Maybe Democritus Wasn’t So Bad

This is a piece against dogmatism, fundamentalism in religion, scientific “fact” and political correctness. This is a piece against people, who refuse to think and who are too enthralled in their phones and daily habits and themselves to experience and learn about the world.

‘Democritus meditating on the seat of the soul’

source: By Léon-Alexandre Delhomme – Jean-Louis Lascoux (13 January 2008), CC BY-SA 3.0, https://commons.wikimedia.org/w/index.php?curid=3383721

Who am I?

I am a devout Christian and shall expound my views on the world in a series of these pieces. But I am fundamentally doubtful. My views are contradictory, complex and ill-formed because of neglecting to and straight up refusing to think about them enough up to now. I will have to change at least some of them. That does not scare me. What we do not understand is not necessarily wrong and there is much that I do not understand. We must strive to understand more and to accept the new truths that we discover.

How does this relate to Democritus at all?

Yes, yes. Lucretius (a philosopher and poet in the first century BC) wrote the “De Rerum Natura” (On the Nature of Things) which is an exposition of Epicurean philosophy and more importantly the atomic hypothesis. It considers the phenomenon of Brownian Motion[1] to explain the atomic hypothesis. This phenomenon (and much of the reasoning) was then used by Einstein, two thousand years later, to “prove” (to the satisfaction of the scientific community) the atomic hypothesis. TWO THOUSAND YEARS.

You still haven’t gotten anywhere with the explaining about Democritus thing.

Okay, okay. This atomic hypothesis is generally attributed to Leucippus (5th century BC) and his pupil Democritus (460-370BC). It is unclear whose ideas were whose, but it is known that Democritus also wrote about a vast number of other topics. Unfortunately, neither of their works directly survive. Fortunately, some of their ideas concerning the atomic hypothesis survive through rebuttal in the works of Aristotle. They cited many everyday physical phenomena, such as the gradual wearing down of a wheel, to support the theory.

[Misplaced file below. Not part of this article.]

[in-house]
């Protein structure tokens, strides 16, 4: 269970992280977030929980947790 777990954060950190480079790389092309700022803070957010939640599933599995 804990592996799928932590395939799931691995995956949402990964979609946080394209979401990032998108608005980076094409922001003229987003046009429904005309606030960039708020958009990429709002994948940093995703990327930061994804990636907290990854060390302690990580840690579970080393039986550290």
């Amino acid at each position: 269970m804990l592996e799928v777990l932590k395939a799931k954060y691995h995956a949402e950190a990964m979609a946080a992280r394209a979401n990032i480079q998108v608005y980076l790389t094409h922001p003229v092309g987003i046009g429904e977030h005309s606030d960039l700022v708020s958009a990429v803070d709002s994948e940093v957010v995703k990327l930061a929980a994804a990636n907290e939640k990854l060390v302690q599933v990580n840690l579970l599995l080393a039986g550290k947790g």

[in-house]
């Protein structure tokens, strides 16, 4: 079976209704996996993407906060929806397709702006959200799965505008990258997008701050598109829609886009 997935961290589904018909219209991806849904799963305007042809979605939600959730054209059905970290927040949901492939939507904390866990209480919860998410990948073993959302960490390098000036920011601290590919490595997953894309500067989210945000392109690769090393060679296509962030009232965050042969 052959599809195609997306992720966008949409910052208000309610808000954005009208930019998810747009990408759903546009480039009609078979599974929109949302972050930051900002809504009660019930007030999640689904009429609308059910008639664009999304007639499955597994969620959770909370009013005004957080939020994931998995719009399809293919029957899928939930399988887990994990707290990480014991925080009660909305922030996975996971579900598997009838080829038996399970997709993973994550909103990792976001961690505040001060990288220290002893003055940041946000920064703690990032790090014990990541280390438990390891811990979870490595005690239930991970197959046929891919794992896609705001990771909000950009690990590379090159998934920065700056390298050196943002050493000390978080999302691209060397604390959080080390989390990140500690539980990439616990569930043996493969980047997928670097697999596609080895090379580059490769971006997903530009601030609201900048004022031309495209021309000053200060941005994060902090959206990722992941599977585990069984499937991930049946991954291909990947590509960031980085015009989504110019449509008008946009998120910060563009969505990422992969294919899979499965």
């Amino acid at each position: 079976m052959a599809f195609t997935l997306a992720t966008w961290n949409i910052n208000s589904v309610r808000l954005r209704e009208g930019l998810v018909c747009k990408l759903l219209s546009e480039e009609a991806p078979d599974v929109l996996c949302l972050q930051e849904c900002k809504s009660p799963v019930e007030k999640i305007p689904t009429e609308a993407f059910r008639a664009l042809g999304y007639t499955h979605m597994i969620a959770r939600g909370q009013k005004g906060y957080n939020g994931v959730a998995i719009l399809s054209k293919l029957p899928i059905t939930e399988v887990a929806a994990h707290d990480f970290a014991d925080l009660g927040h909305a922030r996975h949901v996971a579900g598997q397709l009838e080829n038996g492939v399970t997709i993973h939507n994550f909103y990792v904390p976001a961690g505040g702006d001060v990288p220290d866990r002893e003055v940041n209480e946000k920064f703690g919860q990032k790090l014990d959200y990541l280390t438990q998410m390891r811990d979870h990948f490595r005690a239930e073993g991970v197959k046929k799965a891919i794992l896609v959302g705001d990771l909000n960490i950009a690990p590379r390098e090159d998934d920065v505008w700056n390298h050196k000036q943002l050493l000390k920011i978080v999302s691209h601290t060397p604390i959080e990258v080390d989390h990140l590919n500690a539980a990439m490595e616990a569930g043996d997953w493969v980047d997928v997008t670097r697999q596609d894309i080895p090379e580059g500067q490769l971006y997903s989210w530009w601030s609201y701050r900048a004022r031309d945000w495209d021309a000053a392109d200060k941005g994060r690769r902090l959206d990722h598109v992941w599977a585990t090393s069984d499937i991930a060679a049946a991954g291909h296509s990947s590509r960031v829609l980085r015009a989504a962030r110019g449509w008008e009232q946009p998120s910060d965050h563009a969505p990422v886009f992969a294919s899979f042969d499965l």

Can you move?

But there is also a metaphysical grounding to the philosophy. They turned Zeno’s paradox on its head. They said that clearly, we can cross a room, so we must not be able to divide up distances infinitely and so there must be atoms.

They also combat Melissus’ argument that we shouldn’t be able to move because we would have to move into nothing. Melissus says that nothing does not exist, and Q.E.D. movement does not exist. They responded that we can move, so clearly nothing, or the void as they termed it, must exist.

In both cases their opponents had assumed that something was ridiculous because it didn’t immediately mesh with their worldview. In both cases it turned out that their worldview was too small, and they were simply refusing to extend it.

This is an interesting type of Philosophical argument. If a set of premises lead to a conclusion, yet you know that the conclusion is wrong, then one of the premises must be wrong. Rather than stick with the premises and conclude that motion doesn’t exist (which is absurd), we should ditch one of the premises.

But I don’t understand why you ever thought this guy was bad; he seems pretty great.